I am well aware that much of this discussion is unsatisfying; some points on which I think I do not see clear I have not been able to develop at proper length; on many points (e.g. the relation between desire and good, and the precise ratio of evil in evil acts), I certainly do not see clear. Moreover, though I have argued that the characteristic of being a good or bad human action is of itself bound to influence the agent's desires, I have not discussed whether an action of its nature bad is always bad and on all accounts to be avoided, as Aristotle thought. But perhaps, though I have not made everything clear, I have made some things clearer. (¶ 22)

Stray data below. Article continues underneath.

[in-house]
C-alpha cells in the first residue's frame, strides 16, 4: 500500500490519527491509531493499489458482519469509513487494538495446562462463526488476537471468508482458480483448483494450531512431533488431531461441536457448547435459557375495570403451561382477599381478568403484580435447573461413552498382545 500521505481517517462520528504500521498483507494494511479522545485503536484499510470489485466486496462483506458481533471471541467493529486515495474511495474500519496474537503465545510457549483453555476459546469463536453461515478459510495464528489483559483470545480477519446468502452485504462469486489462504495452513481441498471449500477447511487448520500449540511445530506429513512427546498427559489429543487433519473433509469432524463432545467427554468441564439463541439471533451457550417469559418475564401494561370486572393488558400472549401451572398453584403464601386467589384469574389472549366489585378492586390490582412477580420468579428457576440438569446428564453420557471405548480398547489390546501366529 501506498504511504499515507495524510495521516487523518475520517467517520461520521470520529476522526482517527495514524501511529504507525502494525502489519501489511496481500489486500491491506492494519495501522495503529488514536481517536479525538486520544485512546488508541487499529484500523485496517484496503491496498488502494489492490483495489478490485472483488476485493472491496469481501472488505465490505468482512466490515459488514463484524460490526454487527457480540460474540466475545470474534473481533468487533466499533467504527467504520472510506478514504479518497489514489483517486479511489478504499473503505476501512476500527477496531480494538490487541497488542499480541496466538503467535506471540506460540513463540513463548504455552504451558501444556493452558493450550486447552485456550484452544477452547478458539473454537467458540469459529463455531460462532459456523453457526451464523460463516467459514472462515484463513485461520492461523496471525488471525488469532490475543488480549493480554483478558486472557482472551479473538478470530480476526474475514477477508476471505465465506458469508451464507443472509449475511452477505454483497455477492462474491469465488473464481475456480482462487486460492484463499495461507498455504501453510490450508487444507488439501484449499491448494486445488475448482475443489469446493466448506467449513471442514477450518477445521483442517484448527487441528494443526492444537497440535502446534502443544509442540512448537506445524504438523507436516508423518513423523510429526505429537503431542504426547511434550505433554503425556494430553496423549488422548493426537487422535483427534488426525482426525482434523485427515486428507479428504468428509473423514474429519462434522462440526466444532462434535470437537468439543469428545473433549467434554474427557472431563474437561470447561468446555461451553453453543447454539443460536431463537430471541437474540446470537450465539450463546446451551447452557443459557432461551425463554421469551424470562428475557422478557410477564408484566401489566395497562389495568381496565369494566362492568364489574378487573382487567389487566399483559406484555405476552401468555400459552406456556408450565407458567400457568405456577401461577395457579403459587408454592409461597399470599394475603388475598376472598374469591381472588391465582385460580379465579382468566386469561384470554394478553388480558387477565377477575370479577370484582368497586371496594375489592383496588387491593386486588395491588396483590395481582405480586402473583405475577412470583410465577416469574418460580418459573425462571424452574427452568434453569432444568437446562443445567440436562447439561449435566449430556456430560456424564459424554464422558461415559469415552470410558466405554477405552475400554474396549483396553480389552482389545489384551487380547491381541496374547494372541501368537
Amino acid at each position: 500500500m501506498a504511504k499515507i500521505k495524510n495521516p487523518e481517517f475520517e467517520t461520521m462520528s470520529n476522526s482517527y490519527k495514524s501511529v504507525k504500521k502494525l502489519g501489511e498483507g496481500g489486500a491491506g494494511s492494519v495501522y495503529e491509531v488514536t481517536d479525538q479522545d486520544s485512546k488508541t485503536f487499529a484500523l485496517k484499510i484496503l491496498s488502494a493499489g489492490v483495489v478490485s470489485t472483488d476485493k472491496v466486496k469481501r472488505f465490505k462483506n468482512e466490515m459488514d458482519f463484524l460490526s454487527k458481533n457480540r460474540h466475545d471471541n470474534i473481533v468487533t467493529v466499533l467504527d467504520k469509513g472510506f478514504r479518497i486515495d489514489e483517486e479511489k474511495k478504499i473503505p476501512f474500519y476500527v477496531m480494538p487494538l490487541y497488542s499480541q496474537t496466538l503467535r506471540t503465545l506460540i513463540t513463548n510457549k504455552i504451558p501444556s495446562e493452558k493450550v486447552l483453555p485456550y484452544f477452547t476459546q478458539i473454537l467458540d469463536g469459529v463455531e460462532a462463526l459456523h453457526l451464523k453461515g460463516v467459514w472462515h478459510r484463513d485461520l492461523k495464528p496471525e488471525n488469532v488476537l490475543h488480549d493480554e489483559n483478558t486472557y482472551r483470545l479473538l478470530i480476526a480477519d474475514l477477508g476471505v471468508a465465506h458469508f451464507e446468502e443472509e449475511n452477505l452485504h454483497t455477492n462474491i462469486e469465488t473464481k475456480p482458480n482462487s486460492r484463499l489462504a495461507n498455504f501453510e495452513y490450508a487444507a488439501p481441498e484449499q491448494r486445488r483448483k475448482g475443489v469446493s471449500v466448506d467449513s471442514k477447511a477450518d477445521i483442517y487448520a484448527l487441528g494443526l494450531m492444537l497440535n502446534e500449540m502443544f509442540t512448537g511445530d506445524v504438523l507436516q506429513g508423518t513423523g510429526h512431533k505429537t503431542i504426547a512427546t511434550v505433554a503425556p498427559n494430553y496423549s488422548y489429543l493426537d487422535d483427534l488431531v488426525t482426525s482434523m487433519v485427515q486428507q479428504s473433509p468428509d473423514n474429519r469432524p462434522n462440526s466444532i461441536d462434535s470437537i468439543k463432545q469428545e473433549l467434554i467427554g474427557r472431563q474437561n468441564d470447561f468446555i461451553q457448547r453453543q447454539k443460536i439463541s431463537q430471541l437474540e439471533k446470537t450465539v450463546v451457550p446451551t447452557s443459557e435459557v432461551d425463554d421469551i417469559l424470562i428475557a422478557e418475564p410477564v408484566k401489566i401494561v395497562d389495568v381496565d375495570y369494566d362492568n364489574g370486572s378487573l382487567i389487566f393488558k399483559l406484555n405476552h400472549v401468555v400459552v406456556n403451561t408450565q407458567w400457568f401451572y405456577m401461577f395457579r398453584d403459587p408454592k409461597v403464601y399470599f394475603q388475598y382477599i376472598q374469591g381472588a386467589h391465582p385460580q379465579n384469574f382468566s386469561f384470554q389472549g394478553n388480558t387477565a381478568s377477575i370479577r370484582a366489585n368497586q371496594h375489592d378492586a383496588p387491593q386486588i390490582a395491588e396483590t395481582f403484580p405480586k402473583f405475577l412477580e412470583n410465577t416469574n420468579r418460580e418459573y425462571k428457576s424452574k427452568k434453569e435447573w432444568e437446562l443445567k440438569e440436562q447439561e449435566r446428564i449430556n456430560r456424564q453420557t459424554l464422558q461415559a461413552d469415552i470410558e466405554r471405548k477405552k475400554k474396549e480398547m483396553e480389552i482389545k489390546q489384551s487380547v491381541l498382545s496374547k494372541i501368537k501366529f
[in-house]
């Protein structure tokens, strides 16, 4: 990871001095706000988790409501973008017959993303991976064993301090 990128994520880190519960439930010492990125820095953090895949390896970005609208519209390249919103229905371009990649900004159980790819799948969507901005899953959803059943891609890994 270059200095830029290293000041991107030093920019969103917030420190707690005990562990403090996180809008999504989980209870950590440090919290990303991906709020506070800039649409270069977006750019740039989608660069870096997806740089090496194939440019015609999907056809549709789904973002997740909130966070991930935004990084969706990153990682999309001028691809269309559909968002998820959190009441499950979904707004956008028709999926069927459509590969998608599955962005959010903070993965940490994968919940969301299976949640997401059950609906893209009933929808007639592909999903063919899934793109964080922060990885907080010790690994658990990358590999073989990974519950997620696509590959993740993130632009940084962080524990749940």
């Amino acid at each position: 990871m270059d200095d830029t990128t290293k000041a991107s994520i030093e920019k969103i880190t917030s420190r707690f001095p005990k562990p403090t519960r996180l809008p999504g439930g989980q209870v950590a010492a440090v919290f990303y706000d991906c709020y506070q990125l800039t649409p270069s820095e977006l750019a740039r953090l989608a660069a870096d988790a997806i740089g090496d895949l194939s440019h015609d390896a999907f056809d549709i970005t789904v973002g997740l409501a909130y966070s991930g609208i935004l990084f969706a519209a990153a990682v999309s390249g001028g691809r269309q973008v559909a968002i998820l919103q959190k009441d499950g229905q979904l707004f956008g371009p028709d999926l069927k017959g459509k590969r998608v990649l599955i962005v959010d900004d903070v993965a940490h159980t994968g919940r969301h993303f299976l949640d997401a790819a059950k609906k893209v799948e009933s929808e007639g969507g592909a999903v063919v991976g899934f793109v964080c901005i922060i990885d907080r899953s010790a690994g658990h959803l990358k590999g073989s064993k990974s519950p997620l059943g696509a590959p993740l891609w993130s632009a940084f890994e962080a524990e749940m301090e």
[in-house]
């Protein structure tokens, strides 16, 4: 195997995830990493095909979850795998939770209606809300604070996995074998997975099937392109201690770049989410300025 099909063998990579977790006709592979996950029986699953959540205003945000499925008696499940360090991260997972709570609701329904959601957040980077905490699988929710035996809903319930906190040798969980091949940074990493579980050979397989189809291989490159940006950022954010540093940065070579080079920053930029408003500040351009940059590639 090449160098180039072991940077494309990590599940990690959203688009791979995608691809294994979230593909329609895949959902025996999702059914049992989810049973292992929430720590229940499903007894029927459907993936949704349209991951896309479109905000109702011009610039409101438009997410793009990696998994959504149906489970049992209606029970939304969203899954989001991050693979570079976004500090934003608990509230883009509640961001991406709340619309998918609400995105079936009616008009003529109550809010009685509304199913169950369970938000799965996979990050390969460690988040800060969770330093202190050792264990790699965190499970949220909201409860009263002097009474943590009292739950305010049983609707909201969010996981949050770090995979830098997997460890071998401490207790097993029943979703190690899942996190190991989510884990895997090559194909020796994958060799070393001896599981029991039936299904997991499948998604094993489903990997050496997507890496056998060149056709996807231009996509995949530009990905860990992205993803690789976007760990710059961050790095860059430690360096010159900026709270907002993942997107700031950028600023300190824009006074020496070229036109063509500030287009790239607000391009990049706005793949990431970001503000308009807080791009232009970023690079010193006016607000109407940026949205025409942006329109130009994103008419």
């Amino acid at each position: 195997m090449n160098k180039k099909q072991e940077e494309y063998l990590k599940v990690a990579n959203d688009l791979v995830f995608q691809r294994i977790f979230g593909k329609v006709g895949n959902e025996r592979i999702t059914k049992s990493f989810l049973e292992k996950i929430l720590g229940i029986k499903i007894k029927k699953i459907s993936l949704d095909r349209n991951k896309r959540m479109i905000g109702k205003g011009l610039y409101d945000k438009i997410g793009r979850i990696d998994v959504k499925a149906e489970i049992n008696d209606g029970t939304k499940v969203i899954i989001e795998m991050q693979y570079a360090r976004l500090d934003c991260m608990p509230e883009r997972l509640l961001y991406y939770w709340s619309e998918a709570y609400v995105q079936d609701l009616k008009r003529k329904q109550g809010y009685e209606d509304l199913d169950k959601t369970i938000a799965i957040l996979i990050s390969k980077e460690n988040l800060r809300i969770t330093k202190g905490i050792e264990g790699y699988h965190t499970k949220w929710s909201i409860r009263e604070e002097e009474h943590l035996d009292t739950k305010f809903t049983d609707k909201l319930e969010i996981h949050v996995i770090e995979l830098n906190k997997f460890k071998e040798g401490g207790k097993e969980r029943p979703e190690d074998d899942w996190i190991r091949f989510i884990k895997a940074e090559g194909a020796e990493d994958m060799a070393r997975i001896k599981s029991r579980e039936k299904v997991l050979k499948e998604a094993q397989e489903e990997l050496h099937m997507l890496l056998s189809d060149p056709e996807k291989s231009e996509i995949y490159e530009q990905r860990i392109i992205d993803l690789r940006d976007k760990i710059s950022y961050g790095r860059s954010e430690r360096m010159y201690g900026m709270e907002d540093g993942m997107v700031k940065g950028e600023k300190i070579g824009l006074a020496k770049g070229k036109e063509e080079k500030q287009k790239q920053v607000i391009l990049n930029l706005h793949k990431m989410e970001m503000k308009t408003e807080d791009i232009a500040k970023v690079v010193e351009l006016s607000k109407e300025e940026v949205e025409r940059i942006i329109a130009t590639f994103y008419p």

1. Holding this notion of the right act, people have even held that some creative act would be the right act for a God--e.g. that a God would be obliged to create the best of all possible worlds, so that either this world of ours is the best possible or there is no good God. I shall not go further into this; it will be enough to say that what is to be expected of a good Creator is a good world, not the right world.